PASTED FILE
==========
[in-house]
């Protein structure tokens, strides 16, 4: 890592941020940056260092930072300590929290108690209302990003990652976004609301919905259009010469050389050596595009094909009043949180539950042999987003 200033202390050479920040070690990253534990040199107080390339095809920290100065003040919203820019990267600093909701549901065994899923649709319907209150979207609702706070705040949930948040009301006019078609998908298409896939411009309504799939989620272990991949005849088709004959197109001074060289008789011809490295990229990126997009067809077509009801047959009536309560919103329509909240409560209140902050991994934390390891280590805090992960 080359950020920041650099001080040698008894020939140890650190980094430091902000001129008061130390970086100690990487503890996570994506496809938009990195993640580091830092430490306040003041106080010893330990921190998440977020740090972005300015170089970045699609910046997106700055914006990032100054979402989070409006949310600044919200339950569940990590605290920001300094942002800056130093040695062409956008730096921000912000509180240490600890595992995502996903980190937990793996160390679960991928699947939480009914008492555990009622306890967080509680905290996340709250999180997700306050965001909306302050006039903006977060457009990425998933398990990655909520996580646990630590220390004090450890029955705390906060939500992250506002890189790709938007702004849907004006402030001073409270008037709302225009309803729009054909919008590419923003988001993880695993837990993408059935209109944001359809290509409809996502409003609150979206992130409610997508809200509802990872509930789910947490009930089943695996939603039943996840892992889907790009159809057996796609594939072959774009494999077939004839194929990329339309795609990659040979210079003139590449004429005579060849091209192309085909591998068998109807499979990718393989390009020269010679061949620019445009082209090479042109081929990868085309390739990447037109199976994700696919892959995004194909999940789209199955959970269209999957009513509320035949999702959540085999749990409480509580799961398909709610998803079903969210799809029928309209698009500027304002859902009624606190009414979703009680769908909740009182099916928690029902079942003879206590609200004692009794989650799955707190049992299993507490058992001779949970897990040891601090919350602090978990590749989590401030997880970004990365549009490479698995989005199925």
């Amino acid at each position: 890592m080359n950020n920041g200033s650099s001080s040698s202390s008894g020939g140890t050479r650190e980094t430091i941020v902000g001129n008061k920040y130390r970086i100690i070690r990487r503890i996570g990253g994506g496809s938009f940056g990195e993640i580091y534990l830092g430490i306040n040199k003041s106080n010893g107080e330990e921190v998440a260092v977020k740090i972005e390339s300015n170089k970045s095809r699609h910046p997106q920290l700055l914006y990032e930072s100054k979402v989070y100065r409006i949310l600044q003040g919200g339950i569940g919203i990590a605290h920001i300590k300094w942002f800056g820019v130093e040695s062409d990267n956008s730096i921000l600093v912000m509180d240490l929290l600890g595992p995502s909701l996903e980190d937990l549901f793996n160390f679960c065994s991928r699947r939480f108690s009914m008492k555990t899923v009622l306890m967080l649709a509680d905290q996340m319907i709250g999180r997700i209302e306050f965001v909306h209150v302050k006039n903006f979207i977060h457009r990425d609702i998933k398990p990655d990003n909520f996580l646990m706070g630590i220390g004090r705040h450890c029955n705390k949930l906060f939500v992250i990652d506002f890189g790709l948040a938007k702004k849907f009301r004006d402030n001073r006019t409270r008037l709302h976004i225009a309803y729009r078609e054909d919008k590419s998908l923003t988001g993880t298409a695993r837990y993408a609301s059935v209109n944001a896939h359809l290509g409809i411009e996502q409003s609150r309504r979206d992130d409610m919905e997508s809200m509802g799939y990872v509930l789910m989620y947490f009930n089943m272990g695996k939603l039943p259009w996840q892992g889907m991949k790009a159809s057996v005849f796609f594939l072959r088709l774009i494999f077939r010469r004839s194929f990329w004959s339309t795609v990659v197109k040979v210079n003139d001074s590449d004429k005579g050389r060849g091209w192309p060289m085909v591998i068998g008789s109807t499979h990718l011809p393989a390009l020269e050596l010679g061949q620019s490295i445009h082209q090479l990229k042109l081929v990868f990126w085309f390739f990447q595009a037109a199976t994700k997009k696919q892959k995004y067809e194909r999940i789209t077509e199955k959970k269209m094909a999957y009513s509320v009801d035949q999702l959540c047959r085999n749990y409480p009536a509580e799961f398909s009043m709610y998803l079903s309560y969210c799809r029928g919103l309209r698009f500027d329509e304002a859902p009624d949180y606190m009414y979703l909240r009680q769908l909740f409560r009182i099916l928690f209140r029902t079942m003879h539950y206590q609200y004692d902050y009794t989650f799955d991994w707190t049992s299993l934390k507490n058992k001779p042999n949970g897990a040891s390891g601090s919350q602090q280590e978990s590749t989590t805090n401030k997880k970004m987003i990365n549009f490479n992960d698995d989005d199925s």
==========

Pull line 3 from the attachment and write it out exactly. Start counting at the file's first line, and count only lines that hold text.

């Amino acid at each position: 890592m080359n950020n920041g200033s650099s001080s040698s202390s008894g020939g140890t050479r650190e980094t430091i941020v902000g001129n008061k920040y130390r970086i100690i070690r990487r503890i996570g990253g994506g496809s938009f940056g990195e993640i580091y534990l830092g430490i306040n040199k003041s106080n010893g107080e330990e921190v998440a260092v977020k740090i972005e390339s300015n170089k970045s095809r699609h910046p997106q920290l700055l914006y990032e930072s100054k979402v989070y100065r409006i949310l600044q003040g919200g339950i569940g919203i990590a605290h920001i300590k300094w942002f800056g820019v130093e040695s062409d990267n956008s730096i921000l600093v912000m509180d240490l929290l600890g595992p995502s909701l996903e980190d937990l549901f793996n160390f679960c065994s991928r699947r939480f108690s009914m008492k555990t899923v009622l306890m967080l649709a509680d905290q996340m319907i709250g999180r997700i209302e306050f965001v909306h209150v302050k006039n903006f979207i977060h457009r990425d609702i998933k398990p990655d990003n909520f996580l646990m706070g630590i220390g004090r705040h450890c029955n705390k949930l906060f939500v992250i990652d506002f890189g790709l948040a938007k702004k849907f009301r004006d402030n001073r006019t409270r008037l709302h976004i225009a309803y729009r078609e054909d919008k590419s998908l923003t988001g993880t298409a695993r837990y993408a609301s059935v209109n944001a896939h359809l290509g409809i411009e996502q409003s609150r309504r979206d992130d409610m919905e997508s809200m509802g799939y990872v509930l789910m989620y947490f009930n089943m272990g695996k939603l039943p259009w996840q892992g889907m991949k790009a159809s057996v005849f796609f594939l072959r088709l774009i494999f077939r010469r004839s194929f990329w004959s339309t795609v990659v197109k040979v210079n003139d001074s590449d004429k005579g050389r060849g091209w192309p060289m085909v591998i068998g008789s109807t499979h990718l011809p393989a390009l020269e050596l010679g061949q620019s490295i445009h082209q090479l990229k042109l081929v990868f990126w085309f390739f990447q595009a037109a199976t994700k997009k696919q892959k995004y067809e194909r999940i789209t077509e199955k959970k269209m094909a999957y009513s509320v009801d035949q999702l959540c047959r085999n749990y409480p009536a509580e799961f398909s009043m709610y998803l079903s309560y969210c799809r029928g919103l309209r698009f500027d329509e304002a859902p009624d949180y606190m009414y979703l909240r009680q769908l909740f409560r009182i099916l928690f209140r029902t079942m003879h539950y206590q609200y004692d902050y009794t989650f799955d991994w707190t049992s299993l934390k507490n058992k001779p042999n949970g897990a040891s390891g601090s919350q602090q280590e978990s590749t989590t805090n401030k997880k970004m987003i990365n549009f490479n992960d698995d989005d199925s």